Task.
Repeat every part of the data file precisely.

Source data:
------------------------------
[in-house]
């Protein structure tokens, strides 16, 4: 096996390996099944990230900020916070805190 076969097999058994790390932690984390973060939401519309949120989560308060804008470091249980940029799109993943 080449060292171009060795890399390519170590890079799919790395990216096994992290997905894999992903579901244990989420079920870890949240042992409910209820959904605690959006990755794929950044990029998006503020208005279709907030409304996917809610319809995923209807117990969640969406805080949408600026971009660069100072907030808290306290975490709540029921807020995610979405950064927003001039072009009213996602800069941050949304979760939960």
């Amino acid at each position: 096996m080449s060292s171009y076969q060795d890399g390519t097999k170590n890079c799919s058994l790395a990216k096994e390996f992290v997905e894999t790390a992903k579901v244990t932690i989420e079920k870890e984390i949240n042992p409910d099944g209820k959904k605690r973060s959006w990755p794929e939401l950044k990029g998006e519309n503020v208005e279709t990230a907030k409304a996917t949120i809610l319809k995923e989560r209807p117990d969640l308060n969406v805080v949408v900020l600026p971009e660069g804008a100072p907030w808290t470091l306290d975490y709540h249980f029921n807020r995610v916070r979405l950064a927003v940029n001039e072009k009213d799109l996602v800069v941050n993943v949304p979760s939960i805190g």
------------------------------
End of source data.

[in-house]
């Protein structure tokens, strides 16, 4: 096996390996099944990230900020916070805190 076969097999058994790390932690984390973060939401519309949120989560308060804008470091249980940029799109993943 080449060292171009060795890399390519170590890079799919790395990216096994992290997905894999992903579901244990989420079920870890949240042992409910209820959904605690959006990755794929950044990029998006503020208005279709907030409304996917809610319809995923209807117990969640969406805080949408600026971009660069100072907030808290306290975490709540029921807020995610979405950064927003001039072009009213996602800069941050949304979760939960």
């Amino acid at each position: 096996m080449s060292s171009y076969q060795d890399g390519t097999k170590n890079c799919s058994l790395a990216k096994e390996f992290v997905e894999t790390a992903k579901v244990t932690i989420e079920k870890e984390i949240n042992p409910d099944g209820k959904k605690r973060s959006w990755p794929e939401l950044k990029g998006e519309n503020v208005e279709t990230a907030k409304a996917t949120i809610l319809k995923e989560r209807p117990d969640l308060n969406v805080v949408v900020l600026p971009e660069g804008a100072p907030w808290t470091l306290d975490y709540h249980f029921n807020r995610v916070r979405l950064a927003v940029n001039e072009k009213d799109l996602v800069v941050n993943v949304p979760s939960i805190g």